• Jules-Pierre Malartre

Federal election candidates address environmental issues - NDP


YLJ FILE PHOTO/JAMES ARMSTRONG

Vaudreuil-Soulanges NDP MP Jamie Nicholls outlines part of his party’s plan to mitigate environmental issues in our region.

Although the economy and job creation are usually the items on most voters’ minds when election time rolls around, the environment has increasingly become a prevalent issue with voters. Earlier this year, the environmental group Équiterre published a set of “six questions to ask candidates in your riding.” Your Local Journal used these questions as a basis for interviewing Vaudreuil-Soulanges candidates. Over the next few weeks, we will post their answers. We continue our series of interviews with Jamie Nicholls of the New Democratic Party (NDP).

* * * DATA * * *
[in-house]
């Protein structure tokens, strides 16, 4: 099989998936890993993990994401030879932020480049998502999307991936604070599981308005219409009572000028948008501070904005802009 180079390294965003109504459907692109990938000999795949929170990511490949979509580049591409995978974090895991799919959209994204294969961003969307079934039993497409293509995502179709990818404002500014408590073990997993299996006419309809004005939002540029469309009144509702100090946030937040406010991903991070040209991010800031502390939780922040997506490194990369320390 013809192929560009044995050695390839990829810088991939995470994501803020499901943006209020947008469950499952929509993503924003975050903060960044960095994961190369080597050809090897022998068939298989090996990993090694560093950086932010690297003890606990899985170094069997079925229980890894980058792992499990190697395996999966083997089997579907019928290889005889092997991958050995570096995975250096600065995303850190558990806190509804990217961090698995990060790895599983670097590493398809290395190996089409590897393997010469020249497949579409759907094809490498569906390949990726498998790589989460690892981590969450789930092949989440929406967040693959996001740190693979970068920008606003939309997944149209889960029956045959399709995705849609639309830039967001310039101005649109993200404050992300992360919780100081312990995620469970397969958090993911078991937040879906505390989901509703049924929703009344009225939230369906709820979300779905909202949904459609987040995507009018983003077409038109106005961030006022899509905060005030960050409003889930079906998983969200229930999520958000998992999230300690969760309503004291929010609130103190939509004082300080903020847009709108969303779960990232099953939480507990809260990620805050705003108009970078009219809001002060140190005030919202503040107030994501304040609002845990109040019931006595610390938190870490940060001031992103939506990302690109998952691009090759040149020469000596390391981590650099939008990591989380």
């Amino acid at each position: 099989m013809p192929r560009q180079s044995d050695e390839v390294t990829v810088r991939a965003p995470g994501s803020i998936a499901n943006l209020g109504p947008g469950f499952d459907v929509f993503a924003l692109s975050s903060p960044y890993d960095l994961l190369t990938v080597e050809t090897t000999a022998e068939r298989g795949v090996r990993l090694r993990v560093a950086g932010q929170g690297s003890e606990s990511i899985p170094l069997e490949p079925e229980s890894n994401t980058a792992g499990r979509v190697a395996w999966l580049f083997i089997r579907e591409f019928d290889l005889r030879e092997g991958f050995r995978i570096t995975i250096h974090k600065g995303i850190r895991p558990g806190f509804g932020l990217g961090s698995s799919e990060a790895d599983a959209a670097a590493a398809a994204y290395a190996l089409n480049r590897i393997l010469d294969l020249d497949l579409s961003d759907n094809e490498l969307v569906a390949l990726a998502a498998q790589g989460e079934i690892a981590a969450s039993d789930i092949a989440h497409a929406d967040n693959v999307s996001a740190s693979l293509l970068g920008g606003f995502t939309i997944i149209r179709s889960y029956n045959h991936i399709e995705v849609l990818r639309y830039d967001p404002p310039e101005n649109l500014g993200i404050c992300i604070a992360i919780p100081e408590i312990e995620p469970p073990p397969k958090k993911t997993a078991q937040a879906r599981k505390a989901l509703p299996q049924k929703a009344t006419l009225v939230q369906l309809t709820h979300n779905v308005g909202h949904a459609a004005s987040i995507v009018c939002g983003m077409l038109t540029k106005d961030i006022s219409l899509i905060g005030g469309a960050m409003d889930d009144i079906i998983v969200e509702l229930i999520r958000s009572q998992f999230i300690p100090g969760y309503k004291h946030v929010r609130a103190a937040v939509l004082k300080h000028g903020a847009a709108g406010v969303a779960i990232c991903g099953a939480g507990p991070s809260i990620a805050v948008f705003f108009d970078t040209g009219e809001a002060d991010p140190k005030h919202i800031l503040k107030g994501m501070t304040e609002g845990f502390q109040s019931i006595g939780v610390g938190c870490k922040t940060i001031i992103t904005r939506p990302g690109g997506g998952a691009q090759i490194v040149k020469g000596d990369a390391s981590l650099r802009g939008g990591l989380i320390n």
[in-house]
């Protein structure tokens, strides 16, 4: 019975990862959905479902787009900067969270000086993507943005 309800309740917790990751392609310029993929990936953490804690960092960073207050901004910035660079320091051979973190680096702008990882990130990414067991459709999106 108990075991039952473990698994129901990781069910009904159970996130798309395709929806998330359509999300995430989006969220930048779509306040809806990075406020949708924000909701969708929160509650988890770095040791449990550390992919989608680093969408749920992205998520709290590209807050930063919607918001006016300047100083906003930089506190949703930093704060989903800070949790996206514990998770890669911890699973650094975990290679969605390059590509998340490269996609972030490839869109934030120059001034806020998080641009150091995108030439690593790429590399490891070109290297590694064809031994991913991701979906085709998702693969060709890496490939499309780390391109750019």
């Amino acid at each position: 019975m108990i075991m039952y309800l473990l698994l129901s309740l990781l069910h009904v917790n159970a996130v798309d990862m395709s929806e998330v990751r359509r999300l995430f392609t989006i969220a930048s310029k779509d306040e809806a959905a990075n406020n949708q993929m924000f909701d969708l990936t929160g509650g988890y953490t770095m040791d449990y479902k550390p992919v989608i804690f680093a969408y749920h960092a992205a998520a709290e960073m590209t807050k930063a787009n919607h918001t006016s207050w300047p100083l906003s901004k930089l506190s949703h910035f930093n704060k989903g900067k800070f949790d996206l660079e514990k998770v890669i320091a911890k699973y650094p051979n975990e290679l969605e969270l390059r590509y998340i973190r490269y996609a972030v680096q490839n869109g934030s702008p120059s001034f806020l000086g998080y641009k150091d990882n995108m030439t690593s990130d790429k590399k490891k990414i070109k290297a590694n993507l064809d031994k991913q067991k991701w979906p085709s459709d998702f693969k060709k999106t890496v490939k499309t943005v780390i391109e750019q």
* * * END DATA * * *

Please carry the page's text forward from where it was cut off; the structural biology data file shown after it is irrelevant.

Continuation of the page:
Considering that scientists suggest reducing Greenhouse Gas (GHG) emissions by 80 to 100 per cent by 2050, what should the emissions target of your government be from now until 2050?

New Democrats have a concrete plan to protect the environment while growing the economy and creating good jobs. Our targets are in the Climate Change Accountability Act. We set real targets for emissions reductions that use 1990 as baseline. Conservatives use 2005. The Liberals are not willing to commit to a baseline. At the 1990 baseline, the UNFCC measured Canada’s emissions at 594 million tonnes. We commit, by 2025, to a 34 per cent reduction in 1990 levels in order to keep average global warming below 2 degrees. We propose a 204-million tonne reduction over the next ten years. We commit to, at the very least, an 80 per cent reduction by 2050.